MOD. 1 ECONOMETRICS OF INDUSTRIAL ORGANIZATIONS
The most trivial competence that the student should obtain from the course is to master the interpretation of the results of OLS, IV and 2SLS estimation. More ambitiously, the course aims at teaching something about the scientific method, namely how statistical inference can help in testing hypotheses and which arrangements have to be done to this procedure in a complex context such as the economic environment.
The objective of the course is to provide the students with some econometric tools
for the analysis of the behavior of industries and markets: the tools covered are the linear regression model, as estimated through ordinary least squares or through instrumental variables, and the simultaneous equations model. In particular, we study the impact of policy interventions on economic agents in regulated markets.
We aim at estimating not simply a purely descriptive relationship among the variables appearing in the economic problem, but the causal relationship linking them. This because, when the objective is to study the effect of a policy change on the behavior of individuals, we would like to use the estimated relation to simulate the effect of alternative circumstances on the economic reality. For this it is important to be sure that the regression estimates obtained through ordinary least squares or instrumental variables techniques can be interpretable as direct estimates of the parameters of interest.
In natural sciences, this problem is generally solved through a careful design of the experiment in which data are collected. In social sciences, this is generally impossible as classical controlled experiments are often unfeasible because of economic or ethical constraints. Therefore, we are compelled to use more refined inferential techniques (in general instrumental variables estimation in its several variants) to obtain causal relations from observational data.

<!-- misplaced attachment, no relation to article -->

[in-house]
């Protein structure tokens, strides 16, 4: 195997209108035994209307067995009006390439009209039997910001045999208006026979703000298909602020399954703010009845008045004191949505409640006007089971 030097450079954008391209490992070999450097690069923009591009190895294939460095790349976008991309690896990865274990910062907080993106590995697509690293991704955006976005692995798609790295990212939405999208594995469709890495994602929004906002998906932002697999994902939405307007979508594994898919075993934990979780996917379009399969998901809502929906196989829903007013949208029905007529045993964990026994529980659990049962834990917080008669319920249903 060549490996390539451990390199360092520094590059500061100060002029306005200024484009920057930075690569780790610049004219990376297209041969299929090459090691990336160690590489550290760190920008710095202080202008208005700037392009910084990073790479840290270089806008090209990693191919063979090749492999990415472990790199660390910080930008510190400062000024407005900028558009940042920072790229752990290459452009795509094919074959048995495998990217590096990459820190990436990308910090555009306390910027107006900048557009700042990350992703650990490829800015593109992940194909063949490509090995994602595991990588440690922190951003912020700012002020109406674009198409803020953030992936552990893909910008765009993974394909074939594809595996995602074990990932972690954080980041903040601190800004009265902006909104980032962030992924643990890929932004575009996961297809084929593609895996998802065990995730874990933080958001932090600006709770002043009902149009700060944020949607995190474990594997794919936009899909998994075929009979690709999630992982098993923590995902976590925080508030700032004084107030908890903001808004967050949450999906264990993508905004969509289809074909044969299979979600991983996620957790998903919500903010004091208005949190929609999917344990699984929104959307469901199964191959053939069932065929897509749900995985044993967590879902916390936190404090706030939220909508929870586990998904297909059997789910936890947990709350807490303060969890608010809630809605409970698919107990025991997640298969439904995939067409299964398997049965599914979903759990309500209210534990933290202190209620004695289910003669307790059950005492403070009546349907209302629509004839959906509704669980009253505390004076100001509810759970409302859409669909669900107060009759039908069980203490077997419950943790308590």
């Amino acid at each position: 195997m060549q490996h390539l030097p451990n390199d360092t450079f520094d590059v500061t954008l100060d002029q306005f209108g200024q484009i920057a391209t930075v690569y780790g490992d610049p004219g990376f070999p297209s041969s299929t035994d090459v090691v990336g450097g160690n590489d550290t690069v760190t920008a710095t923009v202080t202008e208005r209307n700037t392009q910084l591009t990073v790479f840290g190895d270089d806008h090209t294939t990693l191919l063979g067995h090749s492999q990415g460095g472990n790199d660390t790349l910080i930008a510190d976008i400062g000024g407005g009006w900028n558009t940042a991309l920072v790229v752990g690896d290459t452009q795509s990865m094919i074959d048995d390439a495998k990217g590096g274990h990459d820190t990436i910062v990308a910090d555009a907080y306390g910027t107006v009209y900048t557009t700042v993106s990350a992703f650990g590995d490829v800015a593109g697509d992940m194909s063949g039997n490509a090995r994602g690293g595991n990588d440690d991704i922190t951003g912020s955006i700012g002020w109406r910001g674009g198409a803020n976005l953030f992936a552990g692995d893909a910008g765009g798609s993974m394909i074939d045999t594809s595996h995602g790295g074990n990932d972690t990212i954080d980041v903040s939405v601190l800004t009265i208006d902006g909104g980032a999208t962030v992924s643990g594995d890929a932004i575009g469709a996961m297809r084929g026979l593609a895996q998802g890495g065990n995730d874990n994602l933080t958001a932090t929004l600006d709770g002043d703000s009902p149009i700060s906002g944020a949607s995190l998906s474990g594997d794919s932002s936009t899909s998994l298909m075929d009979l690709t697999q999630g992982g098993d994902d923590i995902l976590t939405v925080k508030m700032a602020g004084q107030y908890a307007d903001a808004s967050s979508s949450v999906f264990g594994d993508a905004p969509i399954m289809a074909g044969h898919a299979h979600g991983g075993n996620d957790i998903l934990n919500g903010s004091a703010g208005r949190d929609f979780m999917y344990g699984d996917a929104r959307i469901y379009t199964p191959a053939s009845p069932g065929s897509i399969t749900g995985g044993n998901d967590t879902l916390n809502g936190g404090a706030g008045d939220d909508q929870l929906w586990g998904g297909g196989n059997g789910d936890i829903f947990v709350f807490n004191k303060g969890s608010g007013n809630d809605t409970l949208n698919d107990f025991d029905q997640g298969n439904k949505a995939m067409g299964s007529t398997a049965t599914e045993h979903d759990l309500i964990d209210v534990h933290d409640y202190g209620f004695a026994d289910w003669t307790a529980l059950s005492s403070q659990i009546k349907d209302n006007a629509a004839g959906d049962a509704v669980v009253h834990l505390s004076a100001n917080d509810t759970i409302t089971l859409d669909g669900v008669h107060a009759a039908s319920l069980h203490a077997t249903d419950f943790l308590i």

In this part of the course, we will deal with these problems. In particular, we will describe the design of controlled experiments and we will see in which sense economic data do not comply with the standards of this class of experiments. Then we will describe the techniques that can be used to infer causal relationships in the absence of experimental data.
Each topic will be accompanied by several practical examples and by a worked-out paper-length application illustrating the method on real data. Econometrics of Regulated Markets
Lecture 1 - Causal Relationships and Counterfactuals
Lecture 2 - Further Results on Linear Regression
Lecture 3 - Controlled Experiments
Lecture 4 - Further Results on the Instrumental Variables Estimator
Lecture 5 - Natural Experiments and Identification Strategies
Students will be evaluated on the basis of a written essay in which they discuss a published paper.
The course will be based on a set of slides written by the lecturer. A list of academic papers addressing more advanced topics will be provided to the students as additional readings. Mathematical derivations will be dealt with in handouts written by the lecturer.